In the case of Shocking Technologies v. Michael, C.A. No. 7164-VCN (Del. Ch. Apr. 10, 2012), the Delaware Court of Chancery examined whether it has the inherent authority to remove a director for breach of fiduciary duty other than through Section 225 of the Delaware General Corporation Law (“DGCL”).
Section 225 serves as a vehicle through which a shareholder may petition the Court to remove a director from a corporation. To see a prior post regarding Section 225, click here. In this case, however, plaintiff sought to remove the director defendant from the board based not on Section 225, but on the Court’s inherent equitable powers. In opposition, the director defendant asserted that Section 225 serves as the only basis to remove a director, and the prerequisites under that section had not been met because the Court had not yet determined whether defendant had breached a fiduciary duty.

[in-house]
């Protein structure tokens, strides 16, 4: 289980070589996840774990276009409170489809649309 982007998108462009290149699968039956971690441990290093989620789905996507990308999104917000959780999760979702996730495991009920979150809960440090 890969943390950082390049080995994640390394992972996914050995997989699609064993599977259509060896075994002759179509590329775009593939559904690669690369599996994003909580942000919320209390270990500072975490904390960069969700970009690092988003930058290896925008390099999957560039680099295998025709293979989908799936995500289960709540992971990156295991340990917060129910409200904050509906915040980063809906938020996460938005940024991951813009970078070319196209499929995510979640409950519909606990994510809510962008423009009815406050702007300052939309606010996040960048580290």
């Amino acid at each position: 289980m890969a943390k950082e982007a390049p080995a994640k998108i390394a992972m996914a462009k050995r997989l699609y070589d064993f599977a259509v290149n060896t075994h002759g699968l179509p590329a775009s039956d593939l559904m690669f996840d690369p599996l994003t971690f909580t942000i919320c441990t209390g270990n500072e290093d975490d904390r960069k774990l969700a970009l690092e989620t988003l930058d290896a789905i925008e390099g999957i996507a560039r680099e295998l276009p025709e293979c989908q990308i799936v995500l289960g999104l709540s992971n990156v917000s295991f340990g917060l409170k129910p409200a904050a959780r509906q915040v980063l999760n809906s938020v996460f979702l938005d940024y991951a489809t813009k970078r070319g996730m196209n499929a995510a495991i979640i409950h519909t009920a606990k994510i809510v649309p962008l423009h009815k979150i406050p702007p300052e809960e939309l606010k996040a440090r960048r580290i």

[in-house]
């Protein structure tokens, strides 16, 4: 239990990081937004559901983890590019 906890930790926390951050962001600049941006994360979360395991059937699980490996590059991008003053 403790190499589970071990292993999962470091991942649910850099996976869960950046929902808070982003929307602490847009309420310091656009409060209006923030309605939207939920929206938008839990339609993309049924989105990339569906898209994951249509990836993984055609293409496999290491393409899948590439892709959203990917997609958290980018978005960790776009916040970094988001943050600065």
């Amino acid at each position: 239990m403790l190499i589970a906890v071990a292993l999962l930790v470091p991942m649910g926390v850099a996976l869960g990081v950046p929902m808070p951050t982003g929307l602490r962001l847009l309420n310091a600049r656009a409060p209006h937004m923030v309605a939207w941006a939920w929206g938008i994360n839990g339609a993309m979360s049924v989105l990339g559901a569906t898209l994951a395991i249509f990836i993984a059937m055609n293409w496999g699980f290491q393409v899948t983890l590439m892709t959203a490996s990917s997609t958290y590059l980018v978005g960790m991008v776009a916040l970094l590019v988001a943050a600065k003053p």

The Court of Chancery did not directly decide the issue of whether it has the authority to remove a director for breach of fiduciary duty other than through Section 225. The Court did indicate, however, that based upon the facts of this case, it was not inclined to exercise such a power. However, the Court ruled that if plaintiff succeeds at trial, and the Court holds that defendant breached his fiduciary duty, then that judgment could provide justification for his removal under Section 225.